Nurse Love Addiction

While Nurse Love Addiction is an indirect sequel to Nurse Love Syndrome, the former features no returning characters from the latter so you can just play Nurse Love Addiction if you’re hankering for some grim events. Truly amazing stuff happens in this one, but spoilers suck so once again I can’t really say all that much. What I can say, however, is that this probably one of the darkest yuri visual novels ever made and that the bad endings are morbid yet fascinating…

Nurse Love Addiction is available on Steam.

The Shadows of Pygmalion

The next two on this list are more action-orientated (but still very dark of course). In The Shadows of Pygmalion, the world is overrun by puppets and a normal high school girl gets roped into joining this everlasting battle where humans destroy these fake humans. And yet things are not as they initially seem…

I have to admit, I still get shivers thinking about what happens in this game and it’s been three years since I’ve touched the visual novel. The Shadows of Pygmalion gets genuinely scary sometimes and if you’re afraid of dolls or puppets, you should probably stay away. Furthermore, all of the endings are bittersweet at best (but are closer to being downright depressing). Some points unfortunately are left vague so the reader has to draw their own conclusions, but that also means you can’t really stop thinking about this visual novel, right?

The Shadows of Pygmalion can be bought on Steam and on MangaGamer.

Fatal Twelve

In the world of Fatal Twelve, twelve individuals are forced into a cruel, twisted game by a sadistic goddess. The thing is, all of these participants are already dead. But for the sake of this game, their deaths have been temporarily undone and now they have to kill each other by guessing each other’s names, manner of death, and regret in life. Last one standing gets their death permanently reversed.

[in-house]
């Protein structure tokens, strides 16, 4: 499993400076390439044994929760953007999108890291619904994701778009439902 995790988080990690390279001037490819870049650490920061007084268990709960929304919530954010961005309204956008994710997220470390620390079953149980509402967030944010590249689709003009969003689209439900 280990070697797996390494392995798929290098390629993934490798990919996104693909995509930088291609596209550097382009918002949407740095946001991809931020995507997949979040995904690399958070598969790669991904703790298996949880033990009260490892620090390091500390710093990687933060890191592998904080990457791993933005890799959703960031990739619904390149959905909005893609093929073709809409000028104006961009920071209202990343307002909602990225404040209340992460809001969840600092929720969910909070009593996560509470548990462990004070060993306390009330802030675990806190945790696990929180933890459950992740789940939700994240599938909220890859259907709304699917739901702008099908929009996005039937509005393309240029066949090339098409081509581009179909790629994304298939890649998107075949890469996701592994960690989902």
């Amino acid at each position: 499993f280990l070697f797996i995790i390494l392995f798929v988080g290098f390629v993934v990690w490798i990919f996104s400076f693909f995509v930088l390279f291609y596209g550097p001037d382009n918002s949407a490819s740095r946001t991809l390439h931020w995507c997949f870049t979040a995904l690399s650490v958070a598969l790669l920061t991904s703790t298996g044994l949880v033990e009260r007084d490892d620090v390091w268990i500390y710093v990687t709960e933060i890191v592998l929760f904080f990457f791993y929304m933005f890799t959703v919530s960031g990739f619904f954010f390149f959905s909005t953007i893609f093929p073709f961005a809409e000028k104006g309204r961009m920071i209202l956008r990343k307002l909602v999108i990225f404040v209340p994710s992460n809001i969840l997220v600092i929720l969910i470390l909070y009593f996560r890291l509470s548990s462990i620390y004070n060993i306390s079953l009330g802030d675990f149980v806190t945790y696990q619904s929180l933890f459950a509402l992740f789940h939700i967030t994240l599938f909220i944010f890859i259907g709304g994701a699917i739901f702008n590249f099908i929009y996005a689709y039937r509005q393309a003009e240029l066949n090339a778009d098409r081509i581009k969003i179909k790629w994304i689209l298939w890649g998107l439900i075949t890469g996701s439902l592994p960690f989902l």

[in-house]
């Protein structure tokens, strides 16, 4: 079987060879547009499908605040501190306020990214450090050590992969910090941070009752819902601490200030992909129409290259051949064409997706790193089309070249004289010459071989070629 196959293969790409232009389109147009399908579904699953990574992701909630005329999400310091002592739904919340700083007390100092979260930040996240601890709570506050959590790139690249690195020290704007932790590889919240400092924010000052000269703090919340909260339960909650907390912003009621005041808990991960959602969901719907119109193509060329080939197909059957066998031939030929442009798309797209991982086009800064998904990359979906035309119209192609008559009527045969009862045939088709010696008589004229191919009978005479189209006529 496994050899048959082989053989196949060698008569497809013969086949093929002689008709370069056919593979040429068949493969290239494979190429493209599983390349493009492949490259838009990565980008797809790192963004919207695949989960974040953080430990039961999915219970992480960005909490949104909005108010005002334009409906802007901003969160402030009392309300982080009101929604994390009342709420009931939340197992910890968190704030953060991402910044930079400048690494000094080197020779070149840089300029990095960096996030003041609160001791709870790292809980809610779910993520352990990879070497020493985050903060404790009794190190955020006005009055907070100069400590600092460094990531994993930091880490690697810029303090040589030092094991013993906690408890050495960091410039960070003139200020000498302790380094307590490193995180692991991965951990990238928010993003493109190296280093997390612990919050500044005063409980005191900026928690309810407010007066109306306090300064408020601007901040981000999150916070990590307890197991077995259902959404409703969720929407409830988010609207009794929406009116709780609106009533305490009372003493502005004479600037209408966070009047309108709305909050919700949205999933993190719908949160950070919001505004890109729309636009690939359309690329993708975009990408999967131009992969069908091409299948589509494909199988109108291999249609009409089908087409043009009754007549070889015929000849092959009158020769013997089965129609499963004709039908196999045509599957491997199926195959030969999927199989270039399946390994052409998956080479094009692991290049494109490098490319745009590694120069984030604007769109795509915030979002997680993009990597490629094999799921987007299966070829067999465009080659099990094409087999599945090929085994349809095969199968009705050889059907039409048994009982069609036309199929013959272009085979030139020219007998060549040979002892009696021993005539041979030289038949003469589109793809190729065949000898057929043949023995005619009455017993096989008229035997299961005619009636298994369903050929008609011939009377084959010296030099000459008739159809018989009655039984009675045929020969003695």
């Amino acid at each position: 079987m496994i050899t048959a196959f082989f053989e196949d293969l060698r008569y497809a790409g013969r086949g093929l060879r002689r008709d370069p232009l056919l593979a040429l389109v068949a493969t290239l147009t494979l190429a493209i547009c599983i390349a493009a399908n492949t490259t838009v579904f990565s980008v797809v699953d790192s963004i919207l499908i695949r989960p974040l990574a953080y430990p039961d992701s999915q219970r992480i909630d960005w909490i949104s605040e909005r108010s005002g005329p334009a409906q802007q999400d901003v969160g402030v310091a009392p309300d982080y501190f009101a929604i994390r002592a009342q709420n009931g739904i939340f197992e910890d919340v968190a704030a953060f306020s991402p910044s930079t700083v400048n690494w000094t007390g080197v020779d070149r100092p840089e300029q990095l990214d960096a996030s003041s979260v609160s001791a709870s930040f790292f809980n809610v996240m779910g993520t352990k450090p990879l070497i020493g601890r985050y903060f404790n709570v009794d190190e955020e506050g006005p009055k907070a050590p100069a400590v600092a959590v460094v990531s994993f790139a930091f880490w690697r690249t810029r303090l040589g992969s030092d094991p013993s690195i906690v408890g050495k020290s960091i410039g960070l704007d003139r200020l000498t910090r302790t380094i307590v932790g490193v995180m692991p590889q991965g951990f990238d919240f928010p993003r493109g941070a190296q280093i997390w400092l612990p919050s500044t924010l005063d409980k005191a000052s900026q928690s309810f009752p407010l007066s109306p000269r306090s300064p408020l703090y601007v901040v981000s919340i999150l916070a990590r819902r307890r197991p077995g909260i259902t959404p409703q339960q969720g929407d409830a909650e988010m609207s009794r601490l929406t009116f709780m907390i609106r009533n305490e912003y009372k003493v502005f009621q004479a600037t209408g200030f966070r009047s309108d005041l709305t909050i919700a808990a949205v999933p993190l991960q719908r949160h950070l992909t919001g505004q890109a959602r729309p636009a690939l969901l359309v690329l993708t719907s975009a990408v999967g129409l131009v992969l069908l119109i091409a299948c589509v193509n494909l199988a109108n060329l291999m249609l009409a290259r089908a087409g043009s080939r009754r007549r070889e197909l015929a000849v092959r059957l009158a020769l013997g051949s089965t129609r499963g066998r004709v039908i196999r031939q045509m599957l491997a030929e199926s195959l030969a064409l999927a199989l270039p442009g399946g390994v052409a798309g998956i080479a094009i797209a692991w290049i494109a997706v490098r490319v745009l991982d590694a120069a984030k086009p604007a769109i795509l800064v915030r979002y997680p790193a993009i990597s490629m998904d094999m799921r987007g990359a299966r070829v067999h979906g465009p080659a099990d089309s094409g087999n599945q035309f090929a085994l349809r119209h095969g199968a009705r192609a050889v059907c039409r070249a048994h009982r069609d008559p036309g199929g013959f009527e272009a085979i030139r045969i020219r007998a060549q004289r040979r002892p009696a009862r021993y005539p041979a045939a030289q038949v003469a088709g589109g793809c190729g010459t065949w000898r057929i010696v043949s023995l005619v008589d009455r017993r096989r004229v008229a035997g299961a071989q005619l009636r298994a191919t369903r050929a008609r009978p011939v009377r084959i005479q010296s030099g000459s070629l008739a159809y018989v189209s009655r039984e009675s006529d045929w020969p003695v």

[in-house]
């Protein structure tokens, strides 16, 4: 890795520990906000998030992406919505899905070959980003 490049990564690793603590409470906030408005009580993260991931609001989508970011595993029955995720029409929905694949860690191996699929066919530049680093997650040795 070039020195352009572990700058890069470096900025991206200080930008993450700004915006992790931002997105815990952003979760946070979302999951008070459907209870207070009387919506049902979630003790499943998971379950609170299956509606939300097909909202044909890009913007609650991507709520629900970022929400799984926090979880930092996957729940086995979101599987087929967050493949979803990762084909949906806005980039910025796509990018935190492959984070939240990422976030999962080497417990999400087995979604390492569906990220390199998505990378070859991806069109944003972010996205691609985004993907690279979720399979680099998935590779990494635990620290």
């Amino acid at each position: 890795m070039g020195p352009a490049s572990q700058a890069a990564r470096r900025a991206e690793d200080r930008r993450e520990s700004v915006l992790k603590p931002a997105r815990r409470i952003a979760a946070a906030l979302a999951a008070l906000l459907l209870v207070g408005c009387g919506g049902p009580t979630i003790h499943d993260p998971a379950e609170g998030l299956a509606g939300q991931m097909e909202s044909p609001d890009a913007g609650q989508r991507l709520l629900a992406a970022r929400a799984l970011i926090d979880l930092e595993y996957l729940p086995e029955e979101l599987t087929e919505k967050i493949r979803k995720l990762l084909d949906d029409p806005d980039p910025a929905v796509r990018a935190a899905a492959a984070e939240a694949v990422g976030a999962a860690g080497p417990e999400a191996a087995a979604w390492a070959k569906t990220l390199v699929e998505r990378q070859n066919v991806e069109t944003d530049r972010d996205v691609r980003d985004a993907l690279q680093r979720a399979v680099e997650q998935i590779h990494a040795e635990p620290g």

Of course, things are different compared to how they are at first glance, but the very nature of this game more or less guarantees that this is going to get very dark, doesn’t it? Alas, the yuri largely plays second fiddle to the overarching plot, but there are lots of blatant hints throughout the visual novel to the point the protagonist just puts the romance on hold due to having to deal with the ongoing ganr and it does come to fruition towards the end of the visual novel (plus also there’s a yuri ship that doesn’t work out despite a direct confession). If Without A Voice left me feeling fulfilled, and Heart of the Woods rendered me feeling fuzzy, and Nurse Love Addiction made me morbidly fascinated, and The Shadows of Pygmalion made me terrified, then Fatal Twelve kept me on the edge of my seat.

Fatal Twelve can be snagged up on Steam.


Arigathanks for reading.

Stay tuned for another list later this week where I recommend some happier yuri visual novels if that’s more your cham jam.

Edit: stuff happened. There will no list of fluffy yuri visual novels for a while. Sorry.